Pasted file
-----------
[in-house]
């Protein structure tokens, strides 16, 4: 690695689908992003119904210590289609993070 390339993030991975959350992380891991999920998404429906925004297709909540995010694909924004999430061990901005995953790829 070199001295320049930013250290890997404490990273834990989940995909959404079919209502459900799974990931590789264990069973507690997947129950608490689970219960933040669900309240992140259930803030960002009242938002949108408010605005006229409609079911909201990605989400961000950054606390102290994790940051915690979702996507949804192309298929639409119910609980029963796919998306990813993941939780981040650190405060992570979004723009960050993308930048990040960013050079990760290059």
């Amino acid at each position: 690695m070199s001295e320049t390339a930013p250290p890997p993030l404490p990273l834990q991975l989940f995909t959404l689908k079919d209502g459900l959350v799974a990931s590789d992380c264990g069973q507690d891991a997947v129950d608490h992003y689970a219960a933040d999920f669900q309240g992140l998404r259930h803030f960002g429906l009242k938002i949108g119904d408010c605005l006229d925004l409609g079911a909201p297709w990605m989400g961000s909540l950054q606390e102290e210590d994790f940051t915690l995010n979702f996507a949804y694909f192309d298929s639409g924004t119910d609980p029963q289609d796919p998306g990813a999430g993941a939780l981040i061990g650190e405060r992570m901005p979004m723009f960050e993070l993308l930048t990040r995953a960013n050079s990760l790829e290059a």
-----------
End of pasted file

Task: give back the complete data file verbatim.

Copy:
[in-house]
């Protein structure tokens, strides 16, 4: 690695689908992003119904210590289609993070 390339993030991975959350992380891991999920998404429906925004297709909540995010694909924004999430061990901005995953790829 070199001295320049930013250290890997404490990273834990989940995909959404079919209502459900799974990931590789264990069973507690997947129950608490689970219960933040669900309240992140259930803030960002009242938002949108408010605005006229409609079911909201990605989400961000950054606390102290994790940051915690979702996507949804192309298929639409119910609980029963796919998306990813993941939780981040650190405060992570979004723009960050993308930048990040960013050079990760290059």
């Amino acid at each position: 690695m070199s001295e320049t390339a930013p250290p890997p993030l404490p990273l834990q991975l989940f995909t959404l689908k079919d209502g459900l959350v799974a990931s590789d992380c264990g069973q507690d891991a997947v129950d608490h992003y689970a219960a933040d999920f669900q309240g992140l998404r259930h803030f960002g429906l009242k938002i949108g119904d408010c605005l006229d925004l409609g079911a909201p297709w990605m989400g961000s909540l950054q606390e102290e210590d994790f940051t915690l995010n979702f996507a949804y694909f192309d298929s639409g924004t119910d609980p029963q289609d796919p998306g990813a999430g993941a939780l981040i061990g650190e405060r992570m901005p979004m723009f960050e993070l993308l930048t990040r995953a960013n050079s990760l790829e290059a």